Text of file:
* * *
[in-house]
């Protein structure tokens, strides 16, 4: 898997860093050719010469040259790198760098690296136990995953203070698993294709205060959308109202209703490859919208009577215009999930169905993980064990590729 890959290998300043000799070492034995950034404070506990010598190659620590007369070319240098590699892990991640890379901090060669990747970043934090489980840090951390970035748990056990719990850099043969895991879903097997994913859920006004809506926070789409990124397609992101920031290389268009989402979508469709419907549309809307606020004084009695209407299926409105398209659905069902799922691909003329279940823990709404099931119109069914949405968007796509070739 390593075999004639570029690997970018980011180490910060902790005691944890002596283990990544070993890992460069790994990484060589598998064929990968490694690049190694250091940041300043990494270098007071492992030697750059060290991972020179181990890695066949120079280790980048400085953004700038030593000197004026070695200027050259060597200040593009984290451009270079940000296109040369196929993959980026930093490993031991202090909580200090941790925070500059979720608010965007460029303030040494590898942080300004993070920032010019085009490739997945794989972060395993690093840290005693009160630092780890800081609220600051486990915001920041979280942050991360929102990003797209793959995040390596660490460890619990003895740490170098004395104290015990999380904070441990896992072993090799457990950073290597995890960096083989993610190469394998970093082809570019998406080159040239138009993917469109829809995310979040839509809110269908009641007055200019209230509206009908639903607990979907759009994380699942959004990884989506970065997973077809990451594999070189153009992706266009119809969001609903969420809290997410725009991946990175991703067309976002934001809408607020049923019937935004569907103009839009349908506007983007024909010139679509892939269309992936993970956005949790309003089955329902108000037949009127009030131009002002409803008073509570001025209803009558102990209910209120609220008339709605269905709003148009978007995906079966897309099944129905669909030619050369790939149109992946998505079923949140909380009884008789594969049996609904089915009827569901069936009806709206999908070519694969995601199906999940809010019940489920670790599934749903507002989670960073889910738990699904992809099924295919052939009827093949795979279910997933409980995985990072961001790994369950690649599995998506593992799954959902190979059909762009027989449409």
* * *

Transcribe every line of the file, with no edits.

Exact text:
[in-house]
């Protein structure tokens, strides 16, 4: 898997860093050719010469040259790198760098690296136990995953203070698993294709205060959308109202209703490859919208009577215009999930169905993980064990590729 890959290998300043000799070492034995950034404070506990010598190659620590007369070319240098590699892990991640890379901090060669990747970043934090489980840090951390970035748990056990719990850099043969895991879903097997994913859920006004809506926070789409990124397609992101920031290389268009989402979508469709419907549309809307606020004084009695209407299926409105398209659905069902799922691909003329279940823990709404099931119109069914949405968007796509070739 390593075999004639570029690997970018980011180490910060902790005691944890002596283990990544070993890992460069790994990484060589598998064929990968490694690049190694250091940041300043990494270098007071492992030697750059060290991972020179181990890695066949120079280790980048400085953004700038030593000197004026070695200027050259060597200040593009984290451009270079940000296109040369196929993959980026930093490993031991202090909580200090941790925070500059979720608010965007460029303030040494590898942080300004993070920032010019085009490739997945794989972060395993690093840290005693009160630092780890800081609220600051486990915001920041979280942050991360929102990003797209793959995040390596660490460890619990003895740490170098004395104290015990999380904070441990896992072993090799457990950073290597995890960096083989993610190469394998970093082809570019998406080159040239138009993917469109829809995310979040839509809110269908009641007055200019209230509206009908639903607990979907759009994380699942959004990884989506970065997973077809990451594999070189153009992706266009119809969001609903969420809290997410725009991946990175991703067309976002934001809408607020049923019937935004569907103009839009349908506007983007024909010139679509892939269309992936993970956005949790309003089955329902108000037949009127009030131009002002409803008073509570001025209803009558102990209910209120609220008339709605269905709003148009978007995906079966897309099944129905669909030619050369790939149109992946998505079923949140909380009884008789594969049996609904089915009827569901069936009806709206999908070519694969995601199906999940809010019940489920670790599934749903507002989670960073889910738990699904992809099924295919052939009827093949795979279910997933409980995985990072961001790994369950690649599995998506593992799954959902190979059909762009027989449409």